HANDEL: Organ Concertos, Op. 4, Nos. 1-6
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George Frideric Handel became the most famous English composer of the 18th century, though he was born in Halle, Germany, in 1685. He ame into a reasonably wealthy family, his farther already 63. Details of his early life comes to us second-hand, but it is clear that his father opposed his career as a musician. But George secretly learnt the clavichord and was heard by the Duke of Saxe-Weissenfels who persuaded his father of the boy's unique talents. He quickly learned the organ, violin, harpsichord, harmony and counterpoint. At the same time, to please his father, he continued to study law.
He went to live in Hamburg and was soon earning a living as a musician and teacher. By now his list of works was considerable, and it is claimed that as a teenager he composed a new motet for the church every week. Soon - he was still only 18 - he was composing operas and oratorios. In 1706 he spent time in Italy, visiting Rome, Naples and Florence. He was back in Germany in 1709, by which time he had also become a conductor of importance, and visited England in 1710. He was adored, his opera, Rinaldo, an immediate success, and after briefly returning to Germany, he eventually came to settle in London in 1712 and became naturalized English. By a stroke of ill-luck his German patron, whom he had rejected, became George I of England, and the link with the Royal household was, for a time, very poor. His famous score, the Water Music, written for a journey by the Royal Family on the River Thames in London, restored favour. He was then appointed Director of the new Royal Academy of Music in London. By 1731 he had composed 12 operas and had become a most famous composer of stage works. But feuds and arguments led him in the late 1730's to desert the theatre to concentrate on sacred works. There followed a whole catalogue of famous oratorios including, Saul, Israel in Egypt and the Messiah.
In 1750 he went blind, but continued to work as an organist and lived for a further seven years. He was given the unusual honour of burial in Westminster Abbey, and died childless having never married. He left a catalogue of works of a magnitude and scope unparalleled to that point in history, and so far as English music was concerned, became the last great composer for a period of over one hundred years.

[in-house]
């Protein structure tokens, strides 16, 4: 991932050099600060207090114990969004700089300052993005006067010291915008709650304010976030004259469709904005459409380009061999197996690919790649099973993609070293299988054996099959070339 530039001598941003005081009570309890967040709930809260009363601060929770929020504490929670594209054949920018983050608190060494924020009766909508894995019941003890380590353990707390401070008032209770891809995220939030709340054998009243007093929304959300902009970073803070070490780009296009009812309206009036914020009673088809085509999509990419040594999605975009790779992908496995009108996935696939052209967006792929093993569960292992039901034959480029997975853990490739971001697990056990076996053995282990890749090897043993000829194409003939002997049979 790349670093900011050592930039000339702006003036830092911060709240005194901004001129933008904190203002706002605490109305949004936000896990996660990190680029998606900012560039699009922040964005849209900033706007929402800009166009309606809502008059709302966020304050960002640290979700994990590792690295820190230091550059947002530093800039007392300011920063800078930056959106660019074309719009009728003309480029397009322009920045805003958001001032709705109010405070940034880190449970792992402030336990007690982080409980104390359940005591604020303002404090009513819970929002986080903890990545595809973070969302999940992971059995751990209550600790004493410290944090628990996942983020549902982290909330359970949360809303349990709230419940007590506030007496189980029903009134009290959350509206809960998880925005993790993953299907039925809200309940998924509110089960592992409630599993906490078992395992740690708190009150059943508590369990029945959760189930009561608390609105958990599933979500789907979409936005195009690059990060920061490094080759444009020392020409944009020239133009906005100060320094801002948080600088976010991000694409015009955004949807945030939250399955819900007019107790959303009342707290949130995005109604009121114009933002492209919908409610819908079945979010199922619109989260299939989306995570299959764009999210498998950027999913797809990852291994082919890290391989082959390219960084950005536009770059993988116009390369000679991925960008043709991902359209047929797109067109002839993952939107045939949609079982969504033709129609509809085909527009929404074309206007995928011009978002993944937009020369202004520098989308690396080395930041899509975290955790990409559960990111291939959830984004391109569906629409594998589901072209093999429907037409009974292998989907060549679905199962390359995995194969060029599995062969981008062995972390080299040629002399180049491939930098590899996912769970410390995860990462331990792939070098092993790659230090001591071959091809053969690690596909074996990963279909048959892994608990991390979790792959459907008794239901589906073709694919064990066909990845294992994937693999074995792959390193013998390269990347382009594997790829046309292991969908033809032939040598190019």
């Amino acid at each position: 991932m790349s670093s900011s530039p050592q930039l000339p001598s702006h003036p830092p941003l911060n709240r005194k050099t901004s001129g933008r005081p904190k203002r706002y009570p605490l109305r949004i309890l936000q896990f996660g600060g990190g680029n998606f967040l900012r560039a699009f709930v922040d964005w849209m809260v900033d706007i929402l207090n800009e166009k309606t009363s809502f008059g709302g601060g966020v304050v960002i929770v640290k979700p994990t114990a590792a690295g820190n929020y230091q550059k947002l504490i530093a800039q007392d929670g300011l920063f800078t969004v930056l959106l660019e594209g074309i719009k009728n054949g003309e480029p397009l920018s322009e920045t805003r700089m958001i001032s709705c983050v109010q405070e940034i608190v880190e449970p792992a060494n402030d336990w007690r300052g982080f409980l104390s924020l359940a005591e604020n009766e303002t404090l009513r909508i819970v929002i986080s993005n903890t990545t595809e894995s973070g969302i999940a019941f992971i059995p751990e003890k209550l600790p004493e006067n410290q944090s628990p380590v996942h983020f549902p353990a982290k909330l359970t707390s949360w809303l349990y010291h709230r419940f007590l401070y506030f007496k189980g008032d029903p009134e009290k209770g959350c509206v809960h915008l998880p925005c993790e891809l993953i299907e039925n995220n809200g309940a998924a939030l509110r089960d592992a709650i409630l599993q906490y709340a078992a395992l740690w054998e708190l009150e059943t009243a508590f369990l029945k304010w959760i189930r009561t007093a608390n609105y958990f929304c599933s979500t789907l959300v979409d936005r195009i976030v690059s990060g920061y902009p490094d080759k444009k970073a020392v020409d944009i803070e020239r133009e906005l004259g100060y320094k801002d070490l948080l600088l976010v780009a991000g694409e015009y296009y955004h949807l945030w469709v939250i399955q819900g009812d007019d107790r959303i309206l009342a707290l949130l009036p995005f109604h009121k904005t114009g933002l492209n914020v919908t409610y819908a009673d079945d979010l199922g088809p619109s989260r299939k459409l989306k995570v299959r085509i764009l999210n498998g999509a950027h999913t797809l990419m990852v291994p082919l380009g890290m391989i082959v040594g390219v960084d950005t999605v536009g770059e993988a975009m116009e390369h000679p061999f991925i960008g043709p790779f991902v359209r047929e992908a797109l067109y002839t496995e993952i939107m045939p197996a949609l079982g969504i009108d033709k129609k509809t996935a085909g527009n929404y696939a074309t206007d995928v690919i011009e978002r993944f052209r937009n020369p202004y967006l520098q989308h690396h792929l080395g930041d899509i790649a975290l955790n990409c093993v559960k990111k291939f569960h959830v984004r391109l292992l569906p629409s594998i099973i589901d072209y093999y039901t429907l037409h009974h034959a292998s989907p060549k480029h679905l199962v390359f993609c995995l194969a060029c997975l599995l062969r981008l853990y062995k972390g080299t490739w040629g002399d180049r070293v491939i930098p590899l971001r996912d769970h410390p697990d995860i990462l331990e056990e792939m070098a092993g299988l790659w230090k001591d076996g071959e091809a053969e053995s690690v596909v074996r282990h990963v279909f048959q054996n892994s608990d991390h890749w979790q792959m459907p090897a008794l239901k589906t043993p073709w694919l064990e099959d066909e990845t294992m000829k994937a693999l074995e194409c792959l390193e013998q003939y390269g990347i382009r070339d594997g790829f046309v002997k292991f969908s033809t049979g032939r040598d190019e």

Though the low opus number would indicate an early work, this group of six organ concertos came from quite late in Handel's life, between 1735 and 1736. Though there are examples of works for orchestra with an organ involvement that predate these works, they represent the first formal organ concertos. They were invented by Handel to show his virtuosity and to fill in the intervals between the parts of his oratorios, and to draw attention to the composer. He wanted to make sure that they had maximum exposure and would be played by as many as possible, so called them concertos for organ or harpsichord. For his own performances it is known that he used a very small chamber organ with few stops.
Throughout his life he could not resist 'borrowing' from other composers, or reselling his own material in a different guise. The fifth concerto in the series simply a reworking of an earlier recorder sonata, while the sixth started out life as a harp concerto to be included in Alexander's Feast.
Apart from the sixth concerto, which is in three movements, they are in the conventional four movements, the finale usually being fast and joyful. Slow movements are short, and there is a general feeling that they would have acted as something of a divertimento to the serious nature of the oratorio.
Simon Lindley is the busiest organist in the UK. Each year he gives over thirty recitals on concert-hall organs, in addition to his duties as organist and choir-master in the major provincial English city of Leeds, where he is also the city organist. In addition he is a conductor much in demand in the field of oratorio, and directs one of the finest UK chamber choirs, the St. Peter's Singers. His musical tastes are liberal, and he takes great pleasure of working as a conductor of brass bands.
The Northern Sinfonia is based in Newcastle and is the major chamber orchestra in the North of England. In the year 2001 it will be the proud occupant of a new concert hall being built for them. Their concerts mainly serve the north east of England, and with a core of around 50 musicians it can act as both a chamber or, slightly augmented, a symphony orchestra. They already have a vast catalogue of records, and in a three year period have recorded eighteen discs for Naxos.
The orchestra was directed from the leader's chair by Bradley Creswick. Now established as one of the finest violinists in the UK, Creswick came to prominence as leader of the Northern Sinfonia, before moving to London to take the same post with the Philharmonia. His move back to the Northern Sinfonia marked a desire to spend more time as a soloist and conductor.
Simon Lindley and the Northern Sinfonia spent several months looking for a suitable organ, before finding one on the orchestra's 'doorstep'. The small baroque-style organ in Fenham, proved not only ideal for Handel's music, but at the same time a wonderful new recording venue was discovered. The sessions took place over two days in February 1996.